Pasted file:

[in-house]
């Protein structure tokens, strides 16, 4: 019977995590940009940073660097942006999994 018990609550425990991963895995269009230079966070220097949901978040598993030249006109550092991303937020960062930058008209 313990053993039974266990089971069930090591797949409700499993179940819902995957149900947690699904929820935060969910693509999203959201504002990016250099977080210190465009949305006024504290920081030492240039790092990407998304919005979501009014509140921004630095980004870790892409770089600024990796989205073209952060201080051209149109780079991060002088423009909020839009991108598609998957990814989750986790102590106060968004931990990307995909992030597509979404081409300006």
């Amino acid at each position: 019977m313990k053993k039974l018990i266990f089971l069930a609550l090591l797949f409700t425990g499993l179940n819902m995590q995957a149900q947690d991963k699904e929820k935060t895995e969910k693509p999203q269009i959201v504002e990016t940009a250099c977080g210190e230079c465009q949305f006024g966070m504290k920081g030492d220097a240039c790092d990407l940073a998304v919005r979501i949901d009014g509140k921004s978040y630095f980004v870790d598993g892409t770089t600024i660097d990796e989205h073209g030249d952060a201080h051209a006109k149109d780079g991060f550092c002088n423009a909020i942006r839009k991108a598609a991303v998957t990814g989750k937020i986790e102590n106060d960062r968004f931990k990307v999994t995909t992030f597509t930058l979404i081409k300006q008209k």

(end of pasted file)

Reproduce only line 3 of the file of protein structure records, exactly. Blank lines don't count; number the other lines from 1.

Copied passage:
């Amino acid at each position: 019977m313990k053993k039974l018990i266990f089971l069930a609550l090591l797949f409700t425990g499993l179940n819902m995590q995957a149900q947690d991963k699904e929820k935060t895995e969910k693509p999203q269009i959201v504002e990016t940009a250099c977080g210190e230079c465009q949305f006024g966070m504290k920081g030492d220097a240039c790092d990407l940073a998304v919005r979501i949901d009014g509140k921004s978040y630095f980004v870790d598993g892409t770089t600024i660097d990796e989205h073209g030249d952060a201080h051209a006109k149109d780079g991060f550092c002088n423009a909020i942006r839009k991108a598609a991303v998957t990814g989750k937020i986790e102590n106060d960062r968004f931990k990307v999994t995909t992030f597509t930058l979404i081409k300006q008209k």